Zach’s Top 8 Money Management Tips

The more I read about finances, the more I have come to realize that there a really aren’t any quick fixes or secrets to success. The best way to go about handling your finances? Work as hard as you can to stay out of debt and put back your money into some investment. (I make a few suggestions for investment options in this post and also in this post)

That is probably the best advice that a person can get when it comes to money management. Now, I do not have any sort of advanced education in regards to finance. I do not even run my own business (yet). However, I have learned from experience that financial stability is a long process that takes time and patience. And, even then, a person needs to subscribe to some excellent guidance to get there.

About three years ago, I started paying more attention to the way financial stability works. I had always thought that a person could just stick their money in a standard savings account and they would be fine. People, this is not true. The interest rates on savings accounts are so low that you might as well bury all of your coins in your backyard. You will get close to the same return.

So, I started looking at the best advice, based on my own experience, that I could give to someone starting out this journey. Here they are. I hope they are helpful.

Zach’s Top 8 Money Management Tips

  1. Set your goals up front. You must have a plan for what you want to accomplish. If you just put a thought in your head that you will invest money whenever you get a chance, it will never happen. A good way to start (or this is how I did it), is by setting aside a dollar a day. By years end, you will have $356 dollars to start investing with. Then, set up a Scottrade account and start buying dividend bearing stock.

2. Schedule your money goals on a calendar. Once you figure out what your goals are, write them down somewhere. Put them on a calendar and stick it on your fridge. Put is somewhere that you will see on a regular basis. This reminds you of two things. First, that you are moving forward and second, that you don’t have forever.

3. Don’t set your goals too high at first. Many people decide they want to save enough to retire on in just a few years. They are diligent with what they put back at first but it becomes cumbersome after a while. Set reasonable goals at first. Once you start seeing success in your plan, raise the amount you are putting back. It’s always okay to increase your savings. However, decreasing the amount should always be avoided is possible.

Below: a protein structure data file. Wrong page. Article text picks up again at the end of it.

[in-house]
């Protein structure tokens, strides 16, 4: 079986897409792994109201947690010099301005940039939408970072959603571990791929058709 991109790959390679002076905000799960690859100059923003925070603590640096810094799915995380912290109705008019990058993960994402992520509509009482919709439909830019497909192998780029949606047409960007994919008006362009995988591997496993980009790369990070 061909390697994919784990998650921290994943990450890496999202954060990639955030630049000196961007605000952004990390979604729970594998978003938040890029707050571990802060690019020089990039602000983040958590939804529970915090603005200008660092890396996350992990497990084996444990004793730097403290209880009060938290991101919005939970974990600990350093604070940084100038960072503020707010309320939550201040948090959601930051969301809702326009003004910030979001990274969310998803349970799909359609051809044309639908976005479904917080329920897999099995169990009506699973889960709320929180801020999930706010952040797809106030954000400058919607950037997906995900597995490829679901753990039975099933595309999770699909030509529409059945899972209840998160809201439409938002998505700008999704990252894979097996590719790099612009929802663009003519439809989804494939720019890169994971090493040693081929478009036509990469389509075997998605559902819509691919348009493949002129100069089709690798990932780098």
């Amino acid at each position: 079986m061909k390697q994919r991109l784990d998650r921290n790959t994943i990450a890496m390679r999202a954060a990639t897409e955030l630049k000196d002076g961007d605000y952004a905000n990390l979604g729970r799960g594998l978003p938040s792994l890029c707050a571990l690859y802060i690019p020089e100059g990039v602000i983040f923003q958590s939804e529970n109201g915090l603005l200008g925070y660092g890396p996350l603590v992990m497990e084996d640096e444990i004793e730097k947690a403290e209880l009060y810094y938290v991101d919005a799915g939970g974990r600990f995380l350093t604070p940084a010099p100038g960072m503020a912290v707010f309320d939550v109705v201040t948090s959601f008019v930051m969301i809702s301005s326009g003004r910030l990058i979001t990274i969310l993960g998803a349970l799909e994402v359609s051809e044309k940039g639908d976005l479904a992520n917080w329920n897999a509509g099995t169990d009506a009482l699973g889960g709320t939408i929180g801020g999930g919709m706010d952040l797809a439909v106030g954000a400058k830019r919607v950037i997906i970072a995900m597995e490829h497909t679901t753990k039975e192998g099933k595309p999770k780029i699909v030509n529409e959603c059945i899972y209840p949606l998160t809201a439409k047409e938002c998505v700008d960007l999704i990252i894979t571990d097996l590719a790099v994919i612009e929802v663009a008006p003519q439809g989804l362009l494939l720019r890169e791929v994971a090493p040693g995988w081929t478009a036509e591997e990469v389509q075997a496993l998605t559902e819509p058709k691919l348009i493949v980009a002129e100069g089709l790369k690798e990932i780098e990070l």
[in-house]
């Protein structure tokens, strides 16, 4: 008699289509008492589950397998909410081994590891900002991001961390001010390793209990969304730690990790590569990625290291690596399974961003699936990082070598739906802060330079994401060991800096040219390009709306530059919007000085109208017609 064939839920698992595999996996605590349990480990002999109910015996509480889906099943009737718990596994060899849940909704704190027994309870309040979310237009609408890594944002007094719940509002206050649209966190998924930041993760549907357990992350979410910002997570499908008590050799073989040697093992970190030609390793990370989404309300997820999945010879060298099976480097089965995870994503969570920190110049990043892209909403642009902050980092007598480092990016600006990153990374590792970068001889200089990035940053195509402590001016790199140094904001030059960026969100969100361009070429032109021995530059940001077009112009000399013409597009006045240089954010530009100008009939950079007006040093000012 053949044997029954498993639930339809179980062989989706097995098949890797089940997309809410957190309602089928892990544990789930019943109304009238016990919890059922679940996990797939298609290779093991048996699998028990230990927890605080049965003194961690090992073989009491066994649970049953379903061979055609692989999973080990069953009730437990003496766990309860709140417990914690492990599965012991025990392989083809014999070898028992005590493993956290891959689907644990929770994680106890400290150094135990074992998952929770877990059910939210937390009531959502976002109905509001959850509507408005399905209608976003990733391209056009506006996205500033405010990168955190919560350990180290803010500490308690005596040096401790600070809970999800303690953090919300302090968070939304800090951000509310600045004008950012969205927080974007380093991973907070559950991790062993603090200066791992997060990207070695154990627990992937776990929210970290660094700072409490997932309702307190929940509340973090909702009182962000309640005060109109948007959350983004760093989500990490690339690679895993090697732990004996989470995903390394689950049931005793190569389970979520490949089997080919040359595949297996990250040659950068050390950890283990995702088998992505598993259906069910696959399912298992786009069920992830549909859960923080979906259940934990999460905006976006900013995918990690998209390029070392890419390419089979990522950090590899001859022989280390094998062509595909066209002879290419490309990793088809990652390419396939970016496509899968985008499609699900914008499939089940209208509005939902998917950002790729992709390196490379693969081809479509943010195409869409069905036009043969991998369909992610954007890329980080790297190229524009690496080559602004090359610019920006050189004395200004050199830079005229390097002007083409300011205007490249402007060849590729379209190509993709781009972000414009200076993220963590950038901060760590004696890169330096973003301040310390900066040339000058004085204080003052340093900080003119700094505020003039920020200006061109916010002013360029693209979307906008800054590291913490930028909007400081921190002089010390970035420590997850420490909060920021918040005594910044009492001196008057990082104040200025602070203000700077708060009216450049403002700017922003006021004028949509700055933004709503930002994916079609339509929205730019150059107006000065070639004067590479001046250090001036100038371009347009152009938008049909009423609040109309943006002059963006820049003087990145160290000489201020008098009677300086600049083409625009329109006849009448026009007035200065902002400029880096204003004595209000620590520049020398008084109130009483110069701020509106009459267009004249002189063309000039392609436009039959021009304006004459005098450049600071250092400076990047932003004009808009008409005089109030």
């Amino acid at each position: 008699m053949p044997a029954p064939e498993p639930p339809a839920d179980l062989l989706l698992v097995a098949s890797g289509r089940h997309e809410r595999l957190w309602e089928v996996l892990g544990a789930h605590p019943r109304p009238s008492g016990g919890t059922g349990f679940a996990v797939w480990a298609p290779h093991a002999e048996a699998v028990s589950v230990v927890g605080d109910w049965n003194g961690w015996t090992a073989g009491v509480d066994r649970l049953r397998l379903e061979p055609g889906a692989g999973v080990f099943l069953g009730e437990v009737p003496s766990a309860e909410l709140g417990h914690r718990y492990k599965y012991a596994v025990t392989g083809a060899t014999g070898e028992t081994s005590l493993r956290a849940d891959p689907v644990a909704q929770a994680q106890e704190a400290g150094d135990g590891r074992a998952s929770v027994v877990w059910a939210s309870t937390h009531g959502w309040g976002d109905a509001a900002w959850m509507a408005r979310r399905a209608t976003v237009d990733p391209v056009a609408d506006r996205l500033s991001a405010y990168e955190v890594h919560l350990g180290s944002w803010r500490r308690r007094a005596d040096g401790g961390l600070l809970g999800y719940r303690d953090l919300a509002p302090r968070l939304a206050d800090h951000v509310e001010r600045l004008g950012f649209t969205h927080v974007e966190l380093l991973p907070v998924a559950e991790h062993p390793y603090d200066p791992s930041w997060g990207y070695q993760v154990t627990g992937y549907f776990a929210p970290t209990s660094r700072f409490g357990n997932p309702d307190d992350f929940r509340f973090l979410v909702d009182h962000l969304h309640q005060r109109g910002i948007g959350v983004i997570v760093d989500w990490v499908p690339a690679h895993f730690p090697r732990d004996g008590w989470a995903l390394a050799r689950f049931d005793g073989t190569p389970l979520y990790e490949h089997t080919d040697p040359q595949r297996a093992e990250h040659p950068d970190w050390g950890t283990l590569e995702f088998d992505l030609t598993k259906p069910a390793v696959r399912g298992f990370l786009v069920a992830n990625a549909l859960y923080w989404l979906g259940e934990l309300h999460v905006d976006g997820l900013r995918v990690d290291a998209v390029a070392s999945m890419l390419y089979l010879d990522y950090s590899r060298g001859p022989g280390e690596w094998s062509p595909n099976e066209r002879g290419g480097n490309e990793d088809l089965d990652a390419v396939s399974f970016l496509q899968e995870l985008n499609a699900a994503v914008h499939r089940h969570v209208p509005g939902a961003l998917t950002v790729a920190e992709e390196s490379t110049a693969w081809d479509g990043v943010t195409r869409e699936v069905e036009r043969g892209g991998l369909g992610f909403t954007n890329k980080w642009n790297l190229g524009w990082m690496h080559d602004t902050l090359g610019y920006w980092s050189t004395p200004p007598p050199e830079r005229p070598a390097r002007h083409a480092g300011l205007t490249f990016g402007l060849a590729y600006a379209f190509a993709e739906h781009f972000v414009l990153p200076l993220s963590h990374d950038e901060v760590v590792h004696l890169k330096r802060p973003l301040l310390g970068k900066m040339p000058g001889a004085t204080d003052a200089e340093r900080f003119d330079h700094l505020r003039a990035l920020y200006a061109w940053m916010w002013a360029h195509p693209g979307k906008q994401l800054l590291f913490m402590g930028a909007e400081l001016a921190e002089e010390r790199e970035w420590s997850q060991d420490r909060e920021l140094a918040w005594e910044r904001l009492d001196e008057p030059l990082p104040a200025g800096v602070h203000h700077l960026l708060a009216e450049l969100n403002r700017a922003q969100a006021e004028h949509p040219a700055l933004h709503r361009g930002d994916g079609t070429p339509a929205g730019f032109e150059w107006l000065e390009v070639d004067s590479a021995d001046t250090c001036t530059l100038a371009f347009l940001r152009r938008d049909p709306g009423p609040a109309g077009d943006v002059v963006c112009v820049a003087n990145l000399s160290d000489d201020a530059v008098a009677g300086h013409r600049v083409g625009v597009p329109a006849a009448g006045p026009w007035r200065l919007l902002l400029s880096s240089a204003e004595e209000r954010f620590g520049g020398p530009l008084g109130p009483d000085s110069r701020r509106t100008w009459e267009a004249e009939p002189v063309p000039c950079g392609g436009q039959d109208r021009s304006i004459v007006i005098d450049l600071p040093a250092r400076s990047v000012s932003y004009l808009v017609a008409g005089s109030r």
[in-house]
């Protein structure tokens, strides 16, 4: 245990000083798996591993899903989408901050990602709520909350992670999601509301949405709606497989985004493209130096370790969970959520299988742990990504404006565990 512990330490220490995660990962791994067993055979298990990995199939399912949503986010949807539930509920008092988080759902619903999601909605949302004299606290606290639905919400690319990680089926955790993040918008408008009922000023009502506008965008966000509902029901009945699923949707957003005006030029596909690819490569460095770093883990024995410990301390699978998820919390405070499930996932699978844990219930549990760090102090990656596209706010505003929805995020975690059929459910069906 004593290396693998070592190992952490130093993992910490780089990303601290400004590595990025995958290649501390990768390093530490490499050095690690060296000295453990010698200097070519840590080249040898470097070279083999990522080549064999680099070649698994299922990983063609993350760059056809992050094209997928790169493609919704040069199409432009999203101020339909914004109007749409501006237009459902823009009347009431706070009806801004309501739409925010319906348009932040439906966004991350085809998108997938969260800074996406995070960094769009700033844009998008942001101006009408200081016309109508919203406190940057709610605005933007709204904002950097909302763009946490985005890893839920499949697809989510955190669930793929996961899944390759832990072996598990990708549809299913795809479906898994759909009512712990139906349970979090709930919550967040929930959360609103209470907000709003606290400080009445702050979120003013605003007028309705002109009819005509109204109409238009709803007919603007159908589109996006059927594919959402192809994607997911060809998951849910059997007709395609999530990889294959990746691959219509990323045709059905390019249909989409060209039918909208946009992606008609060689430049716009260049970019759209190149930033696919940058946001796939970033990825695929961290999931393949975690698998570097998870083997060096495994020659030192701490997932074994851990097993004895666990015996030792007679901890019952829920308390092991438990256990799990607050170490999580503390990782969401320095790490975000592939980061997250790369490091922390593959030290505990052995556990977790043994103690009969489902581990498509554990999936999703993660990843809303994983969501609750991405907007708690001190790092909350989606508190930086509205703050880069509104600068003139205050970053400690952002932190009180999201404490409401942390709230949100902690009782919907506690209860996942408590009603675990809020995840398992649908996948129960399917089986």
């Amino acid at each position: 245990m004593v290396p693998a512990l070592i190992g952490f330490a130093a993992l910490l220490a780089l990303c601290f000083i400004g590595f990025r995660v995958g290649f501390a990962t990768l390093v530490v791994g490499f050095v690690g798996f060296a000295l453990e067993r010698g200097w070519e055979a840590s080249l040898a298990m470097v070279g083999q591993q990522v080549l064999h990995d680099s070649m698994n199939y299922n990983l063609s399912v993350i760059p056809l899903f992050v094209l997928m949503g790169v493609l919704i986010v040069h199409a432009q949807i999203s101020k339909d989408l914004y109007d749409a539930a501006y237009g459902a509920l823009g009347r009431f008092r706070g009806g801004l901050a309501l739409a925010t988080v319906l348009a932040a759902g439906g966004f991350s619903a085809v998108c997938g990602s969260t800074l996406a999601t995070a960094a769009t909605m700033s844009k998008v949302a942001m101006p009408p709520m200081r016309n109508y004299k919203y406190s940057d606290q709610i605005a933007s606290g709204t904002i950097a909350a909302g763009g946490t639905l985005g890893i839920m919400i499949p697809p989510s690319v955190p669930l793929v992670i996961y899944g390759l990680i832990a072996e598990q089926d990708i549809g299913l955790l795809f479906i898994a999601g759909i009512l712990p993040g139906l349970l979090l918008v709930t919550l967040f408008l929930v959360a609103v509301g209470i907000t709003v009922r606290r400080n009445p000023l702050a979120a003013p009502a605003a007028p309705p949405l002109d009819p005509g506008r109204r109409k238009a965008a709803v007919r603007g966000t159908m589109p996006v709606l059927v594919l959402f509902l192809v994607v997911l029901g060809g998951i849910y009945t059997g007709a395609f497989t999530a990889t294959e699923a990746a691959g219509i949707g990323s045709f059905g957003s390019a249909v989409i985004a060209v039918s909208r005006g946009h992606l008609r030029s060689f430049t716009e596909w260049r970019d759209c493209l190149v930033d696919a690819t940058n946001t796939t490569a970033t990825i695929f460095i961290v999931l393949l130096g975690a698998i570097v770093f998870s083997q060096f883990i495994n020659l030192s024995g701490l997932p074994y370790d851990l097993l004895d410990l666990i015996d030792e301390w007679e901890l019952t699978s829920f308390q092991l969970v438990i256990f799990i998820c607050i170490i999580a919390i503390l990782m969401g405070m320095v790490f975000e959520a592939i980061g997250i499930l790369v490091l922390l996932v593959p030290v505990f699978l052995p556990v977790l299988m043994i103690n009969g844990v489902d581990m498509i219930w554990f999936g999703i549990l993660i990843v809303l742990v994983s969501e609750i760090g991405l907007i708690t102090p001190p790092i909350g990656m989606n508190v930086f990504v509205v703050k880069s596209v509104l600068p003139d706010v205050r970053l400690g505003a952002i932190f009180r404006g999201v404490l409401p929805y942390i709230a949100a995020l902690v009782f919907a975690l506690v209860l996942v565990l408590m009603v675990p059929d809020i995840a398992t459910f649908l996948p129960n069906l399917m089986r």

4. Settle your mind on saving. Spend some time convincing yourself that this is the right move. Don’t put money into an investment account with the lingering doubt of whether or not it is the right move. Read up on finances. Educate yourself that planning out your finances is the right move for you.

5. Make sure you are making what you’re worth. Many people will accept a job that pays far less than they are actually worth because they are unaware of their value. Do the research. Know what your degree is worth. Figure out what your resume’s value is based on your work experience. Then, take that extra cash and invest it.

6. Keep track of what you spend. Now, dislaimer…. I am not the best at this. I don’t watch my gas station purchases like I should and, from time to time, my bank account will not line up with where I think it is. However, I know that this is a huge gap that I need to close and so do you. If you do not know where your money is going, you cannot account for it and it’s lost. Keep track of your purchases. Over time, you will start identifying areas that you can cut and transfer to your investments.

7. Pay off ALL of your debt. Dave Ramsey would say that this should be number one on the list. It is simply that important. The book of Proverbs tells us that the borrower is slave to the lender and we need to apply this truth to our lives. The interest on the loans that you are paying to someone else could be sitting in an investment account right now rolling interest and dividends for you instead.

8. Keep your investments somewhere seperate from your checking account. If the money that you are saving is somehow attached to your checking account, it becomes way too easy to spend. You need to have a few steps in the process. Investing through Scottrade makes my money a little more secure for me. In order to get it back, I have to sell my stock and then wait on a check to arrive in the mail. I creates a buffer against impulse moves.

So, there you have it. Like I said, this is not expert advice. I am working my way through this strange life like all of the rest of you. However, these are some things that have worked for me. Check it out, give it a try and let me know how these moves work for you.

Life is Strange. Live it Well.



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